The dagger first appears to Macbeth floating before him; he seems convinced it is real so he tries to grab it. When he can't do so he ponders that it is a 'dagger of the mind' which has two distinct meanings: firstly, he recognises that it's imaginary,'of the mind'; secondly, the dagger is a sign of mental torment (later Macbeth complains to his wife 'full of scorpions is my mind' and it is the same idea, of a psyche wounded by a dagger or a scorpion's sting). So the dagger is deeply disturbing to him.
Secondly, the dagger begins to move towards Duncan's room as is shown when Macbeth says, 'Thou marshall'st me the way I was going'. The use of the word 'marshall'st' is interesting because it is as if the dagger is in control. Not for the last time Macbeth is completely under the spell of disturbing visions from a supernatural world. He is in Hell.
Thirdly the dagger begins to drip blood.This is clearly his conscience working with his imagination to force him to face the horror of what he is about to do. He dismisses the dagger from his sight saying 'There's no such thing' but he can't get rid of the horror of Duncan's murder from his mind. His thoughts turn to 'withered murder .....with his stealthy pace' a personification of the evil act which shows how shaken he is.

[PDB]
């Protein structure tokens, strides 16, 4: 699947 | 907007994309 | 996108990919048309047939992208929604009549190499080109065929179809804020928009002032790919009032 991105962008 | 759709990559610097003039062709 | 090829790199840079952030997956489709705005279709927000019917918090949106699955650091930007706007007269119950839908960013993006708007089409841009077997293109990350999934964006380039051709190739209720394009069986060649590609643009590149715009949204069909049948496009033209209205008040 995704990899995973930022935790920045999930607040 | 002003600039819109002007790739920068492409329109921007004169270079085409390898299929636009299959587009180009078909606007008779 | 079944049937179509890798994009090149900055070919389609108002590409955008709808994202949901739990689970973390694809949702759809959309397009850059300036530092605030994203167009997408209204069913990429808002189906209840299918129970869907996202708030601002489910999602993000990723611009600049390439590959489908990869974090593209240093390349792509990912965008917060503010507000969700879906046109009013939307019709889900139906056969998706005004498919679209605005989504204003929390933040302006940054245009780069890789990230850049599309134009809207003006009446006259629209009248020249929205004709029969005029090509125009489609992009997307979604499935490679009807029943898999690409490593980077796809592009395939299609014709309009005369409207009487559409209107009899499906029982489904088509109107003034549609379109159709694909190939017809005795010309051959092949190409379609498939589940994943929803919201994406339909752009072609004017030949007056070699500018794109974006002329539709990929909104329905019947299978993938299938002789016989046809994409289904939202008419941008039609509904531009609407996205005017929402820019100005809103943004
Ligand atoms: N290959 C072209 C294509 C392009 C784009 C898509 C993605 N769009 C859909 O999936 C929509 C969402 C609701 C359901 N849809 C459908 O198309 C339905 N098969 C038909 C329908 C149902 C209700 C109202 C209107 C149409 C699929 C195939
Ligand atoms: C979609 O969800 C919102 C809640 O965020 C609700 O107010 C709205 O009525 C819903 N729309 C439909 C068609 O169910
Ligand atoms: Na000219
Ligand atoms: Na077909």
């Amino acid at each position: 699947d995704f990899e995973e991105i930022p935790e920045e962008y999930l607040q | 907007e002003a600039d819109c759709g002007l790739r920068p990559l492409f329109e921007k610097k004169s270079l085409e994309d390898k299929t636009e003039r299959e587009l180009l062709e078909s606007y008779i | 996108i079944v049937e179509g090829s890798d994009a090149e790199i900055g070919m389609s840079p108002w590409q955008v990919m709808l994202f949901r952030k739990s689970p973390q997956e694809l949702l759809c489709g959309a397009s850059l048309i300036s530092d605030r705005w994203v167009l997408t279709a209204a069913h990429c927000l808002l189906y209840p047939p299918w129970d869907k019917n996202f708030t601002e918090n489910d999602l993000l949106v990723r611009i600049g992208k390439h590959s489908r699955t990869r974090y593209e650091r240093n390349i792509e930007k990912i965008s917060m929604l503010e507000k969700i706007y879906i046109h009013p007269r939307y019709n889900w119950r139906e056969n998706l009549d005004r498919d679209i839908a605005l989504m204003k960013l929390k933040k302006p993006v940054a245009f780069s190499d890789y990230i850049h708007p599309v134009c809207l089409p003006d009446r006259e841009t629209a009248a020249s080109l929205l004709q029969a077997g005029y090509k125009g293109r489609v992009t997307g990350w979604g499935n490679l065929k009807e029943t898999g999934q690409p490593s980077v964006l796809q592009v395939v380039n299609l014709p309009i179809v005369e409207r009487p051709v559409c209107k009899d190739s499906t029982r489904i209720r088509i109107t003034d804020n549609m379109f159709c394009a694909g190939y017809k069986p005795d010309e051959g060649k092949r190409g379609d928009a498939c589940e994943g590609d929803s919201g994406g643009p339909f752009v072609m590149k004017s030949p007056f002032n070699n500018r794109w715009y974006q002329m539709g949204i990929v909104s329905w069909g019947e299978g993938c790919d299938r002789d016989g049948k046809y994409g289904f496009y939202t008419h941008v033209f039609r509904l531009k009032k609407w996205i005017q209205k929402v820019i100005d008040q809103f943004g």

And yet he will still go ahead and kill Duncan; Lady Macbeth sounds the bell which stirs him to action. Macbeth says,
'Whiles I threat, he lives;
Words to the heat of deeds too cold breath gives'.
He will act even in the face of such nightmares; his words/thoughts only take away his courage to act. There will be no turning back now.